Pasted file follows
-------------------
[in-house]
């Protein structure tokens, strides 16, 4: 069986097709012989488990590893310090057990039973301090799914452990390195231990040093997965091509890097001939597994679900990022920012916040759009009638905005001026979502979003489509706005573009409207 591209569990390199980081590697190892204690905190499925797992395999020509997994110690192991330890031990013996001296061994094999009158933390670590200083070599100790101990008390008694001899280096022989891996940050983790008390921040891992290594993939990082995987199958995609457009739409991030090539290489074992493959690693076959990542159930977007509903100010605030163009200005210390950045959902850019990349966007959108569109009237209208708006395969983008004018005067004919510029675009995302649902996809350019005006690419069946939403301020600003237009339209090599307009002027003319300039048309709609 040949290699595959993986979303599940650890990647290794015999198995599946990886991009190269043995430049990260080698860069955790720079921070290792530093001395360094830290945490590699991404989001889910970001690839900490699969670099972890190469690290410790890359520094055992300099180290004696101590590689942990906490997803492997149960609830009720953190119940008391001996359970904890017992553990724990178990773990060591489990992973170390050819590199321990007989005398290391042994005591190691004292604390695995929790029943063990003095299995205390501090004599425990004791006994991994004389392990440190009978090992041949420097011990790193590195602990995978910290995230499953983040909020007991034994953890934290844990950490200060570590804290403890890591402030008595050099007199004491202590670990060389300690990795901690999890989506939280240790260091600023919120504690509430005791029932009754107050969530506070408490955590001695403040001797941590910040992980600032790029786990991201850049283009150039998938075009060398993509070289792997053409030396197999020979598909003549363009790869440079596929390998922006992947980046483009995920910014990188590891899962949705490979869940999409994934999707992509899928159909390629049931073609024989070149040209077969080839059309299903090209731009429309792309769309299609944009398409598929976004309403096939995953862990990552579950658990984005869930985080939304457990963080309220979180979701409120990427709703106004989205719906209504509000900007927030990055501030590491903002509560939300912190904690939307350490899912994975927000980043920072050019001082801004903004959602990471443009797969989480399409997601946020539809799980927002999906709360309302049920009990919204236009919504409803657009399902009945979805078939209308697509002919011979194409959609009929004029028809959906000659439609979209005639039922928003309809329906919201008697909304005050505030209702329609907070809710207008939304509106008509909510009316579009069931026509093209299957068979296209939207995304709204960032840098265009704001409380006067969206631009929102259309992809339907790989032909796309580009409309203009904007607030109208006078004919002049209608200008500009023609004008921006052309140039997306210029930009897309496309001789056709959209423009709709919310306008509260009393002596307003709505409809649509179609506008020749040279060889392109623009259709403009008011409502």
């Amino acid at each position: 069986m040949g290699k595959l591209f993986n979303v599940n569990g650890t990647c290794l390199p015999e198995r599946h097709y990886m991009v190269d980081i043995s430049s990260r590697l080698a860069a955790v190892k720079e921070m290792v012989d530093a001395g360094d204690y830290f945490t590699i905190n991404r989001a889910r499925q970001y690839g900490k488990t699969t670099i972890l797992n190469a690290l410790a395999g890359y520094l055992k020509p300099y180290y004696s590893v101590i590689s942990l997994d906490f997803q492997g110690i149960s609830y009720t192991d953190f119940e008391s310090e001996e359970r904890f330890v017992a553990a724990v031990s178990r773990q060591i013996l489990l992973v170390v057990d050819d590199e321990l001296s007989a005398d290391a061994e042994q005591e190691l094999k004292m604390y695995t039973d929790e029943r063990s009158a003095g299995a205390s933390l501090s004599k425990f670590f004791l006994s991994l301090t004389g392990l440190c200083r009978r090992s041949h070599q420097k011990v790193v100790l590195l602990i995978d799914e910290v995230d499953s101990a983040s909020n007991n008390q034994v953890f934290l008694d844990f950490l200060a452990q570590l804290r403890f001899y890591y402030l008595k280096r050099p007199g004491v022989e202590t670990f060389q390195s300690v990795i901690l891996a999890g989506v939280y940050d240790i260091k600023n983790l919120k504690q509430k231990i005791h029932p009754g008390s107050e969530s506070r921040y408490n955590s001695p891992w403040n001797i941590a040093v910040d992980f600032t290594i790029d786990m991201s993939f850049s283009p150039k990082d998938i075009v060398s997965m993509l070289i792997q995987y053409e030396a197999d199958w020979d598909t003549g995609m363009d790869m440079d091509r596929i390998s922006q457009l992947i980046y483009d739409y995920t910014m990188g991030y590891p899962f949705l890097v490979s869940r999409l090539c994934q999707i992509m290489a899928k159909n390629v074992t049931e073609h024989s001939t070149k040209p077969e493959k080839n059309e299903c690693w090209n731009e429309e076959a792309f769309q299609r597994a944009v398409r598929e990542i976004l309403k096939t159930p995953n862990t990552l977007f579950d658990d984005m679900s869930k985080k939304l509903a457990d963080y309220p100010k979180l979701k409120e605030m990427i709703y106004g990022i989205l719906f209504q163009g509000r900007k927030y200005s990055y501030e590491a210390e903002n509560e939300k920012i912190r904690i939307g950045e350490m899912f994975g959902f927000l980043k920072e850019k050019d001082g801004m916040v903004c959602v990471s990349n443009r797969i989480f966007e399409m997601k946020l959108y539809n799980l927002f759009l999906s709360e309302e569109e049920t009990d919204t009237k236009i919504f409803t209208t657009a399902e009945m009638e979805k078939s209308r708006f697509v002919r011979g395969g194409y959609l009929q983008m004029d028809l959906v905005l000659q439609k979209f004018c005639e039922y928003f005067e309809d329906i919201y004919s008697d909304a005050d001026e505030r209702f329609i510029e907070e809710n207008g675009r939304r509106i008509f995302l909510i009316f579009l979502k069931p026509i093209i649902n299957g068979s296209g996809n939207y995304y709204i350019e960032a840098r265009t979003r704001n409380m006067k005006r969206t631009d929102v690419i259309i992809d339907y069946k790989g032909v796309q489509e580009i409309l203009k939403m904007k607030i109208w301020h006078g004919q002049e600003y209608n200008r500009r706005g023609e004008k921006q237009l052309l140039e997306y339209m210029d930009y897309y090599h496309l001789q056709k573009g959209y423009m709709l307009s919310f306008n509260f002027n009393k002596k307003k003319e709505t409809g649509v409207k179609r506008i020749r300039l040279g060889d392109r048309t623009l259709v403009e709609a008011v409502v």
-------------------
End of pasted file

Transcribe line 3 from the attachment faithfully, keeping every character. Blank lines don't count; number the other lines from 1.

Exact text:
């Amino acid at each position: 069986m040949g290699k595959l591209f993986n979303v599940n569990g650890t990647c290794l390199p015999e198995r599946h097709y990886m991009v190269d980081i043995s430049s990260r590697l080698a860069a955790v190892k720079e921070m290792v012989d530093a001395g360094d204690y830290f945490t590699i905190n991404r989001a889910r499925q970001y690839g900490k488990t699969t670099i972890l797992n190469a690290l410790a395999g890359y520094l055992k020509p300099y180290y004696s590893v101590i590689s942990l997994d906490f997803q492997g110690i149960s609830y009720t192991d953190f119940e008391s310090e001996e359970r904890f330890v017992a553990a724990v031990s178990r773990q060591i013996l489990l992973v170390v057990d050819d590199e321990l001296s007989a005398d290391a061994e042994q005591e190691l094999k004292m604390y695995t039973d929790e029943r063990s009158a003095g299995a205390s933390l501090s004599k425990f670590f004791l006994s991994l301090t004389g392990l440190c200083r009978r090992s041949h070599q420097k011990v790193v100790l590195l602990i995978d799914e910290v995230d499953s101990a983040s909020n007991n008390q034994v953890f934290l008694d844990f950490l200060a452990q570590l804290r403890f001899y890591y402030l008595k280096r050099p007199g004491v022989e202590t670990f060389q390195s300690v990795i901690l891996a999890g989506v939280y940050d240790i260091k600023n983790l919120k504690q509430k231990i005791h029932p009754g008390s107050e969530s506070r921040y408490n955590s001695p891992w403040n001797i941590a040093v910040d992980f600032t290594i790029d786990m991201s993939f850049s283009p150039k990082d998938i075009v060398s997965m993509l070289i792997q995987y053409e030396a197999d199958w020979d598909t003549g995609m363009d790869m440079d091509r596929i390998s922006q457009l992947i980046y483009d739409y995920t910014m990188g991030y590891p899962f949705l890097v490979s869940r999409l090539c994934q999707i992509m290489a899928k159909n390629v074992t049931e073609h024989s001939t070149k040209p077969e493959k080839n059309e299903c690693w090209n731009e429309e076959a792309f769309q299609r597994a944009v398409r598929e990542i976004l309403k096939t159930p995953n862990t990552l977007f579950d658990d984005m679900s869930k985080k939304l509903a457990d963080y309220p100010k979180l979701k409120e605030m990427i709703y106004g990022i989205l719906f209504q163009g509000r900007k927030y200005s990055y501030e590491a210390e903002n509560e939300k920012i912190r904690i939307g950045e350490m899912f994975g959902f927000l980043k920072e850019k050019d001082g801004m916040v903004c959602v990471s990349n443009r797969i989480f966007e399409m997601k946020l959108y539809n799980l927002f759009l999906s709360e309302e569109e049920t009990d919204t009237k236009i919504f409803t209208t657009a399902e009945m009638e979805k078939s209308r708006f697509v002919r011979g395969g194409y959609l009929q983008m004029d028809l959906v905005l000659q439609k979209f004018c005639e039922y928003f005067e309809d329906i919201y004919s008697d909304a005050d001026e505030r209702f329609i510029e907070e809710n207008g675009r939304r509106i008509f995302l909510i009316f579009l979502k069931p026509i093209i649902n299957g068979s296209g996809n939207y995304y709204i350019e960032a840098r265009t979003r704001n409380m006067k005006r969206t631009d929102v690419i259309i992809d339907y069946k790989g032909v796309q489509e580009i409309l203009k939403m904007k607030i109208w301020h006078g004919q002049e600003y209608n200008r500009r706005g023609e004008k921006q237009l052309l140039e997306y339209m210029d930009y897309y090599h496309l001789q056709k573009g959209y423009m709709l307009s919310f306008n509260f002027n009393k002596k307003k003319e709505t409809g649509v409207k179609r506008i020749r300039l040279g060889d392109r048309t623009l259709v403009e709609a008011v409502v």